Additionally, the board includes Utah Governor Gary Herbert; Alan Matheson, Utah State Environmental advisor; Mayor Tom Pollard, Town of Alta and executive director; Carl Fisher, Save Our Canyons executive director; Nathan Rafferty, Ski Utah director; Peter Metcalf, Outdoor Industry Association; Linda Gehrke, Federal Transit Administration regional administrator; Mike Allegra, Utah Transit Authority general manager, Andrew Gruber, Wasatch Front Regional Council director.
There are several other members, legislators, council members from various other cities, and a few representatives from Summit and Wasatch counties.
Notice, not one is representing Utah County, even though the July vote will have a direct impact on Utah County and its American Fork Canyon. More on Mountain Accord can be found at mountainaccord.com.
There are several points of contention involved in a process that has included no representation from Utah County. The onus doesn’t necessarily fall on Bonar, but he felt the angst and frustration from the crowd.
“I would like to work out a plan where everyone is happy,” Bonar said. “I don't like going to meetings where people are angry.”
Much of the concern stems from no notification from Mountain Accord about crossing over the Utah County line, especially after Utah County begin its own Mountainland Association of Governments’ study called the American Fork Canyon Vision project or AFC Vision.
“It is critical that you know that this [was] not an AFC Vision sponsored meeting,” said Buck Swaney, AF Vision facilitator, of the Protect and Preserve American Fork Canyon Tuesday meeting.
“There has been confusion regarding what events and comments are official versus unofficial,” Swaney said. “All official projects content and project meetings are described and managed on the AFCVision.com website.”
Part of the AFC Vision project is to put together a policy plan for private land in the canyon. There is reason for the interest in American Fork Canyon, often thought of as a community canyon.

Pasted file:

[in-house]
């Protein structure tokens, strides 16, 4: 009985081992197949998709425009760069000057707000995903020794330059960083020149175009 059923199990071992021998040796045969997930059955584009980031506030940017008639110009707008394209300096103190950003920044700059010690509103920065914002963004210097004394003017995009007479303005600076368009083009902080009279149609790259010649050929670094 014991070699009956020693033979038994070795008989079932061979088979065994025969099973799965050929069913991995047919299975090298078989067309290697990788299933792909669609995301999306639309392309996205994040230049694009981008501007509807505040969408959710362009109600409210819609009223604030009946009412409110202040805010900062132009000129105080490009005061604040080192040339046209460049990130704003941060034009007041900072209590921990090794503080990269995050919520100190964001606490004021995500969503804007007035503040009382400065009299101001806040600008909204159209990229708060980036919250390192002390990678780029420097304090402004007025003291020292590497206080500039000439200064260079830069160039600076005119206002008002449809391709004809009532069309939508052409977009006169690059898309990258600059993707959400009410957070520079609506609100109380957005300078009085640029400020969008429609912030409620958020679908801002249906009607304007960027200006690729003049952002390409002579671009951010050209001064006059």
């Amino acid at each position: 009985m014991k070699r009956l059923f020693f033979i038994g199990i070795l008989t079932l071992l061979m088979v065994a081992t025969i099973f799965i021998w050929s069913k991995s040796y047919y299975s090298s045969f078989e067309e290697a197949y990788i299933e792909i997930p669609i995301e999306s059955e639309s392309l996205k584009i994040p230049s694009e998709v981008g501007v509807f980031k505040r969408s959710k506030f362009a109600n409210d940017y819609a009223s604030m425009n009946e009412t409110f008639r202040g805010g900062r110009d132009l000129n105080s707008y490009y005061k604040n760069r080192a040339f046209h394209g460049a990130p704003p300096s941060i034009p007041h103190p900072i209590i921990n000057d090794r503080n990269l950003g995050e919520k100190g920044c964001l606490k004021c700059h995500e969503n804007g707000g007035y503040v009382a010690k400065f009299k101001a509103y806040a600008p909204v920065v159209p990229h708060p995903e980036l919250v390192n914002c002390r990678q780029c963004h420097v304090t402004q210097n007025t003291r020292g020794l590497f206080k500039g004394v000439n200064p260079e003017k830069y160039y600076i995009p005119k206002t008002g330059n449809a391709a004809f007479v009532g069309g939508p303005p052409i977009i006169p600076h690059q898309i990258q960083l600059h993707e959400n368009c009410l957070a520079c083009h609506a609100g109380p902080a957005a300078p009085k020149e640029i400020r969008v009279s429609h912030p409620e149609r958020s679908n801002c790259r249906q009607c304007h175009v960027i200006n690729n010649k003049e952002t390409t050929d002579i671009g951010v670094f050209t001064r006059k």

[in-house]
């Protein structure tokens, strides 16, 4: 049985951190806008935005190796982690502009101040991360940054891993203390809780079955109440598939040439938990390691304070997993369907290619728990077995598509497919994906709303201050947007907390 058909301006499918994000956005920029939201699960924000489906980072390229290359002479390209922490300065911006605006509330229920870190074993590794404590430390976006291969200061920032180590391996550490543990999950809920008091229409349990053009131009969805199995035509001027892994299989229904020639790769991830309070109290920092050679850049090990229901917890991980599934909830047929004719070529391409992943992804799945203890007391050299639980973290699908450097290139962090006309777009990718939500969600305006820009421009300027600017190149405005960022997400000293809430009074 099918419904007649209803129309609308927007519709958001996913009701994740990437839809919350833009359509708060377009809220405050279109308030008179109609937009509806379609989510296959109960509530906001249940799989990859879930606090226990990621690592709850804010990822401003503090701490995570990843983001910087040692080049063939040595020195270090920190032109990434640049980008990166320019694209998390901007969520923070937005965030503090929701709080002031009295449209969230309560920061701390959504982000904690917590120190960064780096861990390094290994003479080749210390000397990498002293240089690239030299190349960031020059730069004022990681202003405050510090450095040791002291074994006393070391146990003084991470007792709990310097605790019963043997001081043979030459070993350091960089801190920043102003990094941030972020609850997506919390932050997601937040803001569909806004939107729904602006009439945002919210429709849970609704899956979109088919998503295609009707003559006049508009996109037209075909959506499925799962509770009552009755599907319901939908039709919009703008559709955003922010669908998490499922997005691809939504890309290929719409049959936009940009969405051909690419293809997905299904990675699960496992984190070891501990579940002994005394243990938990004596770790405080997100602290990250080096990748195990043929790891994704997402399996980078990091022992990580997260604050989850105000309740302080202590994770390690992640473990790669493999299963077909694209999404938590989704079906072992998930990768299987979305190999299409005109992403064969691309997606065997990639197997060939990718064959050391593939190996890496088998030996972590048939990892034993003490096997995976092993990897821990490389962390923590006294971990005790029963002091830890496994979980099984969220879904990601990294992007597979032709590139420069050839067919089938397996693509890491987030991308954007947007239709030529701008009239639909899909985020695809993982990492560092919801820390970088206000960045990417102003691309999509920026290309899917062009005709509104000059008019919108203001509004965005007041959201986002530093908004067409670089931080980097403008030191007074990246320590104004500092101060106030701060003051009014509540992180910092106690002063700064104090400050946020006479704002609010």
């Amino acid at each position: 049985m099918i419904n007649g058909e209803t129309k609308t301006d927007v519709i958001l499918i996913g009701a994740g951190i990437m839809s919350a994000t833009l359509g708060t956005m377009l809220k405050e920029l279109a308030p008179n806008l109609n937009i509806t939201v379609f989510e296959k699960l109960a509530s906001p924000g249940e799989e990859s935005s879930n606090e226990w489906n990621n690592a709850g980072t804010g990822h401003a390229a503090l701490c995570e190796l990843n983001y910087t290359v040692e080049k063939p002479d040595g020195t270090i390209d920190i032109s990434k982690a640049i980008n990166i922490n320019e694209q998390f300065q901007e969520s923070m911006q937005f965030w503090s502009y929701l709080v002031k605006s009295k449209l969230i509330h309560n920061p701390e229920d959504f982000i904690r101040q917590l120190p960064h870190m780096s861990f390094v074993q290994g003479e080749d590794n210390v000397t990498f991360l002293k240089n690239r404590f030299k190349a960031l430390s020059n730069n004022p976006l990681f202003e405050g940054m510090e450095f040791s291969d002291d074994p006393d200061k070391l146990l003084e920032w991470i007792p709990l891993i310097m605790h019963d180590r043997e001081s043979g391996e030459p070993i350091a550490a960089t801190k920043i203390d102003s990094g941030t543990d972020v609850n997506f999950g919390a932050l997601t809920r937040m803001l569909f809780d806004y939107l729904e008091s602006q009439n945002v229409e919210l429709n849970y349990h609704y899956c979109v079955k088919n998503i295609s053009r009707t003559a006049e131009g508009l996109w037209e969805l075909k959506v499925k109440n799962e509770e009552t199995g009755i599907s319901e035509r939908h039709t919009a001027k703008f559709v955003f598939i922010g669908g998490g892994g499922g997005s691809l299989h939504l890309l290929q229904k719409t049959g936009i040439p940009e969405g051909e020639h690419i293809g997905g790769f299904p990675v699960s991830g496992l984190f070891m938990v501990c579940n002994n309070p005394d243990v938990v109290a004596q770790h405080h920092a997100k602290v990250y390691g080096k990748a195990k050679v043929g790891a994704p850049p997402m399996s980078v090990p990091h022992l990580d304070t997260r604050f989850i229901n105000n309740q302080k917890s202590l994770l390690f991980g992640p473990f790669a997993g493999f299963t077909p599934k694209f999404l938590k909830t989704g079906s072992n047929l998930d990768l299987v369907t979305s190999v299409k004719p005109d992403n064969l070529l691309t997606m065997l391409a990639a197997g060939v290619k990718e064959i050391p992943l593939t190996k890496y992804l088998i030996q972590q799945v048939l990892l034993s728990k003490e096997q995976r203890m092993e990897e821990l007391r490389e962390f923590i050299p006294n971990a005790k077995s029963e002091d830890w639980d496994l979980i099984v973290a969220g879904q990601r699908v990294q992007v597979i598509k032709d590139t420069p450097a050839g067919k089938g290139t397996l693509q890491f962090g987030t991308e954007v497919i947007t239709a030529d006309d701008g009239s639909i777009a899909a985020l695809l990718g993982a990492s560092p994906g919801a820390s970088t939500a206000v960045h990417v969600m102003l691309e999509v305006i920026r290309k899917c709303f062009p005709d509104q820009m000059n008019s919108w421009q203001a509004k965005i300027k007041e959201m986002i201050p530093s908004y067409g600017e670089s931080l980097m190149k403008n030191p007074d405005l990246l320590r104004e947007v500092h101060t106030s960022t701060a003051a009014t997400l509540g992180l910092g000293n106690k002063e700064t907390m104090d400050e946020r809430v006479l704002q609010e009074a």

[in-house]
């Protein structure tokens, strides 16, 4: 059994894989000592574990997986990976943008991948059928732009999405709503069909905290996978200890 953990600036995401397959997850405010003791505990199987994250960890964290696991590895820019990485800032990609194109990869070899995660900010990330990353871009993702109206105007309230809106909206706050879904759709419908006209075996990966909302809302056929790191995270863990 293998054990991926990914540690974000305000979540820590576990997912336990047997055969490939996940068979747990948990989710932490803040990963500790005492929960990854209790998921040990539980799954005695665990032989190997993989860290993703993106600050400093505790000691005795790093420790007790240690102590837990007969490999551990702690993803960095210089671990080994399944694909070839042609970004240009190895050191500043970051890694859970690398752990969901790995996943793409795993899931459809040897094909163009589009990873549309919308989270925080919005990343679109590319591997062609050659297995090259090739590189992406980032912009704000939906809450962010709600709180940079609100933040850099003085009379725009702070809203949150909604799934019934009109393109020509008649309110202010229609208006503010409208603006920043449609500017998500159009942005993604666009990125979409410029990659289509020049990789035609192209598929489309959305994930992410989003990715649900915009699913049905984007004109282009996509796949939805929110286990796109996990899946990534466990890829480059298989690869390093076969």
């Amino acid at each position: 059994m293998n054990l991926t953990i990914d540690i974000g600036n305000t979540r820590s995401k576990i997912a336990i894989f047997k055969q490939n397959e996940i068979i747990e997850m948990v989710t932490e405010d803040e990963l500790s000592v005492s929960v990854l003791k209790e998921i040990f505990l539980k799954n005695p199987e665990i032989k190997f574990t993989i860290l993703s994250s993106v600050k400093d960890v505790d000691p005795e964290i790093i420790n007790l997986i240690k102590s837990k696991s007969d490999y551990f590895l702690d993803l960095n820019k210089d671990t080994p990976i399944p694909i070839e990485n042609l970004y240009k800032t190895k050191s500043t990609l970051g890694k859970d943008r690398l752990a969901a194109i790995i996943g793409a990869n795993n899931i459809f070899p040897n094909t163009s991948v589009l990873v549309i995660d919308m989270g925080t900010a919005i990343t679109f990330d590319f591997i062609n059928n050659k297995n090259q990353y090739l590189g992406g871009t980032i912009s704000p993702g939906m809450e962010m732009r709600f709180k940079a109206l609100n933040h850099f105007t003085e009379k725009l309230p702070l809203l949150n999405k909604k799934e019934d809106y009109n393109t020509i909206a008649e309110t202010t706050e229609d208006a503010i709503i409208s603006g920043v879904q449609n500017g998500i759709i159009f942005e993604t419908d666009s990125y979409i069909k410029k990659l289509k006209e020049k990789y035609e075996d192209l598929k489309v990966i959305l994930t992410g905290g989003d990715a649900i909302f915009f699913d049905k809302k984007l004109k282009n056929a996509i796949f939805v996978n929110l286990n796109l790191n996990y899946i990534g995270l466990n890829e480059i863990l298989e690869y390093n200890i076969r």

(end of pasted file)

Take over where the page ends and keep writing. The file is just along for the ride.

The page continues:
There are between 1.2 million to 1.5 million people annually that visit the canyon, according to Swaney.
“For comparison, that is about half of the vision of Zions Park,” he said. “It’s amazing. It’s absolutely an enormous amount of use.”
The AFC Vision deadline for the study process was August 2016. That deadline has changed and the new deadline is January or February 2016.
Snowbird guest access
Canyon access was another issue: would Snowbird close access to its resort or would it gain access through American Fork Canyon?
Frost expressed an interest in keeping development out of the canyon. Others, including Holdman, Allen and Johnson, spoke to the group and shared research and tried to define what the proposed Mineral Basin project meant to the Utah County outdoors community.
“They currently own Mary Ellen Gulch and most of Miller Hill, the south facing part down to the road,” Holdman said. “What they are trying to do now is do a land swap with the Forest Service to acquire 416 acres that would connect the Mary Ellen and Miller Hill land. They already own Mineral Basin. If this happens they will control a large part of the canyon and although their representative (Bob) sort of denies it, I believe they have plans to put in a gondola from Tibble Fork Reservoir to the top somewhere and condos at the base of Miller Hill.”
Other issues included protecting the watershed in American Fork Canyon, minimizing human impact on the wilderness, keeping the canyon access available to lower as well as upper classes as an opportunity to enjoy the outdoors.
“This is a very sensitive subject,” said Frost after the meeting by email.
“I appreciate everyone who attended,” he said. “In attendance where city, county, and state elected officials along with a developer and parties with a special interest in American Fork Canyon. The take away for me was until we can take the proper planning steps, there should be no land swaps in American Fork Canyon. We know what Snowbird wants, but is this what the public wants?”